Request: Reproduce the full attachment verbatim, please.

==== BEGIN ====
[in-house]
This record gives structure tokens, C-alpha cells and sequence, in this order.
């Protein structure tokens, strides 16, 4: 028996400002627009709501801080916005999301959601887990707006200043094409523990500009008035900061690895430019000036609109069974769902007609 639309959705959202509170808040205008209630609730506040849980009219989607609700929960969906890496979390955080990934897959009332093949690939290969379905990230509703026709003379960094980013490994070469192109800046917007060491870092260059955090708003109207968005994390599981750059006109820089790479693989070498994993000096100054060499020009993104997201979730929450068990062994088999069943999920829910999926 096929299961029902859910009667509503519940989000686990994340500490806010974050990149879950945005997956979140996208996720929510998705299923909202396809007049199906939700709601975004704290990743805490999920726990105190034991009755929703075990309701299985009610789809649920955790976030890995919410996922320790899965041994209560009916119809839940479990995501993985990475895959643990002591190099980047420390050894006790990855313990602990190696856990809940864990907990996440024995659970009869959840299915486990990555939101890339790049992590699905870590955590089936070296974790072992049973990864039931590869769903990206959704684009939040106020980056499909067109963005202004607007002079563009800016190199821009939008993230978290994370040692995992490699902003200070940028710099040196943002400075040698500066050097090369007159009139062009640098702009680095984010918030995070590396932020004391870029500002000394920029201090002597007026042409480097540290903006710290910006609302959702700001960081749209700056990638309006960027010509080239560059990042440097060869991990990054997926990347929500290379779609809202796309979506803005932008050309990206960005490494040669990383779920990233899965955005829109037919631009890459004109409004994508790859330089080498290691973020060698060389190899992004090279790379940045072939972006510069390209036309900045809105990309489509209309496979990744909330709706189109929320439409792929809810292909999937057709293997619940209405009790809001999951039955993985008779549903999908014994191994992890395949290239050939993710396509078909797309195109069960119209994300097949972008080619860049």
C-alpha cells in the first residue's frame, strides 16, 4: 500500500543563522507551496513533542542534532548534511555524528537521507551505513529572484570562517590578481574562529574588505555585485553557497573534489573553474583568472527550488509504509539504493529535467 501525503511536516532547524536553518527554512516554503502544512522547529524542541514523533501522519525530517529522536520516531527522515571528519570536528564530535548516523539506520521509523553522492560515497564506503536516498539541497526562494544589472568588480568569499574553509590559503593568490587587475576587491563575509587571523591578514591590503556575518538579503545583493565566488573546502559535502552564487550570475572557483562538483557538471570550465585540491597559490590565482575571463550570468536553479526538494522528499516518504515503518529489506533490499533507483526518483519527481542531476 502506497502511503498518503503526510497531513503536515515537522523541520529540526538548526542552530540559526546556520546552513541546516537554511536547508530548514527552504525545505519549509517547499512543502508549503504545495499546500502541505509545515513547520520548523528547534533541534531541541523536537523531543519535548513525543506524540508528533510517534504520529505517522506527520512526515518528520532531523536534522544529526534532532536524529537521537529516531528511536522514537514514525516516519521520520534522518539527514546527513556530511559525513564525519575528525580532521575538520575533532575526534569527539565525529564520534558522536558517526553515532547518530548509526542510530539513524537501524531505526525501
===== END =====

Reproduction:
[in-house]
This record gives structure tokens, C-alpha cells and sequence, in this order.
């Protein structure tokens, strides 16, 4: 028996400002627009709501801080916005999301959601887990707006200043094409523990500009008035900061690895430019000036609109069974769902007609 639309959705959202509170808040205008209630609730506040849980009219989607609700929960969906890496979390955080990934897959009332093949690939290969379905990230509703026709003379960094980013490994070469192109800046917007060491870092260059955090708003109207968005994390599981750059006109820089790479693989070498994993000096100054060499020009993104997201979730929450068990062994088999069943999920829910999926 096929299961029902859910009667509503519940989000686990994340500490806010974050990149879950945005997956979140996208996720929510998705299923909202396809007049199906939700709601975004704290990743805490999920726990105190034991009755929703075990309701299985009610789809649920955790976030890995919410996922320790899965041994209560009916119809839940479990995501993985990475895959643990002591190099980047420390050894006790990855313990602990190696856990809940864990907990996440024995659970009869959840299915486990990555939101890339790049992590699905870590955590089936070296974790072992049973990864039931590869769903990206959704684009939040106020980056499909067109963005202004607007002079563009800016190199821009939008993230978290994370040692995992490699902003200070940028710099040196943002400075040698500066050097090369007159009139062009640098702009680095984010918030995070590396932020004391870029500002000394920029201090002597007026042409480097540290903006710290910006609302959702700001960081749209700056990638309006960027010509080239560059990042440097060869991990990054997926990347929500290379779609809202796309979506803005932008050309990206960005490494040669990383779920990233899965955005829109037919631009890459004109409004994508790859330089080498290691973020060698060389190899992004090279790379940045072939972006510069390209036309900045809105990309489509209309496979990744909330709706189109929320439409792929809810292909999937057709293997619940209405009790809001999951039955993985008779549903999908014994191994992890395949290239050939993710396509078909797309195109069960119209994300097949972008080619860049």
C-alpha cells in the first residue's frame, strides 16, 4: 500500500543563522507551496513533542542534532548534511555524528537521507551505513529572484570562517590578481574562529574588505555585485553557497573534489573553474583568472527550488509504509539504493529535467 501525503511536516532547524536553518527554512516554503502544512522547529524542541514523533501522519525530517529522536520516531527522515571528519570536528564530535548516523539506520521509523553522492560515497564506503536516498539541497526562494544589472568588480568569499574553509590559503593568490587587475576587491563575509587571523591578514591590503556575518538579503545583493565566488573546502559535502552564487550570475572557483562538483557538471570550465585540491597559490590565482575571463550570468536553479526538494522528499516518504515503518529489506533490499533507483526518483519527481542531476 502506497502511503498518503503526510497531513503536515515537522523541520529540526538548526542552530540559526546556520546552513541546516537554511536547508530548514527552504525545505519549509517547499512543502508549503504545495499546500502541505509545515513547520520548523528547534533541534531541541523536537523531543519535548513525543506524540508528533510517534504520529505517522506527520512526515518528520532531523536534522544529526534532532536524529537521537529516531528511536522514537514514525516516519521520520534522518539527514546527513556530511559525513564525519575528525580532521575538520575533532575526534569527539565525529564520534558522536558517526553515532547518530548509526542510530539513524537501524531505526525501